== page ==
The Cloud is predicated on having an “always on” connection to function. While it’s fine to design a web architecture that centrally stores user data and handles all the heavy lifting when it comes to processing, the issue of access is going to block off Africa and whole lot of the rest of the world because of this. Designers (if they can be nudged to care) need to build applications with this in mind for probably the next 5-10 years. It’s building in “graceful degradation” to a system, which is something I think a lot of us have gotten lazy to do. Google hasn’t though and they build their systems to pull back features if it looks like the end user won’t be able to make good use of them. I think it’s part of the reason that Google stands the best chance to get a solid footing in the African market, which is going to explode over the next decade. If you want it, follow their lead.
The sun is shining in Africa

8 Replies to “The sun is shining in Africa”

  1. Compelling and insightful post. Couldn’t agree with your assessment more. The “appropriate technology” banner is thrown around way too loosely. I’d argue that field-based solutions which *need* the Internet to function are largely inappropriate, unless your audience are large resource-rich governments or large NGOs

  2. @kiwanja The other question about appropriate technology is appropriate to whom? Too often, it’s the provider and/or supply chain.

  3. @changeist – Totally true. Many appropriate technologies create dependence and are more about maintaining organisations and the people behind them. I’d say that if your target audience are the majority of NGOs in the developing world then your tools and/or services need to work without the internet, not require a degree in UNIX to install or use, and be easy to get/install/understand. Despite what you read, a simple test of what’s available today shows that most tools fail in most of these areas. So, yes, who are they most appropriate for?

  4. While the author made some good points, Cloud computing (which doesn’t mean AJAX everywhere and RIA but rather the possibility to externalize useful, critical apps like email) is IMHO, african companies savvior as it provides them data protection in a continent where life expectancy of a server is near 0 due to frequent blackouts and poor quality of electricity. Don’t mention the lack of data protection and network security in a big brother style country (Actually the majority of african countries ruled by tyrans).

    Gmail degrades beautifully to a non ajax interface when low bandwidth is detected and users don’t complain at all as they still perform their basic tasks.
    Businesses in Africa (at least in Senegal and Cameroon) are embracing Cloud Computing (once again don’t limit it to AJAX stuffs) for Storage, Email, Groupware and their websites (Ecommerce, Newspaper, basic CRM, etc..).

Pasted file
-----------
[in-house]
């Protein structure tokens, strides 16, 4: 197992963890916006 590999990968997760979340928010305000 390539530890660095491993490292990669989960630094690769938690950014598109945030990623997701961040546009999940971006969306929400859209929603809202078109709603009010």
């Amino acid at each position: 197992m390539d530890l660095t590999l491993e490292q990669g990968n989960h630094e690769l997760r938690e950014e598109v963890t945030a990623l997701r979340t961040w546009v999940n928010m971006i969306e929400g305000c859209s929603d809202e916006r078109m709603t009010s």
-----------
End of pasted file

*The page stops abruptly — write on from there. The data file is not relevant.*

While waiting for a hypothetical grid like infrastructure to be built by corrupted governments who know very well the danger of an universal, cheap and first class internet, Cloud computing is offering the perfect solution to escape the unreliable environment and help businesses in Africa afford a top-notch infrastructure at a fraction of the cost.

  5. Deush, you’ve stated a number of things that are quite broad in scope. For one, everyone talks about the fact that you don’t need to maintain your own servers in a Cloud setup, but still, servers need to be maintained and when they go down (as has happened a number of times with Google’s system recently) you have access to nothing. The Cloud ceases to exist.
    GMail does indeed degrade quite well, but it is not “beautiful” in this process by any means. If you’ve tried using it on a VSAT connection, you will have experienced this. When trying to check mail from Congo, it was a very, very painful process with GMail.
    Businesses in Africa will embrace “cloud-like” systems because currently the cost is incredibly favorable for them even if the access can be hit and miss. And if it’s for email and they’re not using some AJAX system, then this is just hosted email which we’ve had since the dawn of the internet and is nothing new. The AJAX component is quite key to making it a Cloud application.
    As for the issue of censorship, currently the vast majority of servers hosting Cloud systems are in the US. That’s terrifying. This is a country with some extremely viscous terrorism protocols in place and your data is quite honestly not your data, and can be taken from you at any point, especially if you are not a citizen. While this will (and is) changing with time, you are still entrusting your data to one source.
    Don’t get me wrong, some form of Cloud systems is what the future holds, but I still stand by the fact that it is nothing new and it is imposes a brand new barrier of accessibility on those in non-high bandwidth regions of the world; especially Africa.

  6. On this last idea then, what would an African “cloud” look like if it was optimized for local needs and conditions? Think broadly—”no cloud” isn’t an answer for this question. I think this is an interesting point that needs to be drilled down into.

  7. It looks exactly the same as it does for anyone else, but is only fully usable (in this new sense) once broadband and latency issues have been properly dealt with. The internet is a “cloud” by its very creation and we’ve been using it for years already. These new concepts really aren’t anything new at all, just a rehashing of what we already have because there isn’t much else to talk about in technology at the moment and they set an entry point for information technology that excludes the vast majority of the world.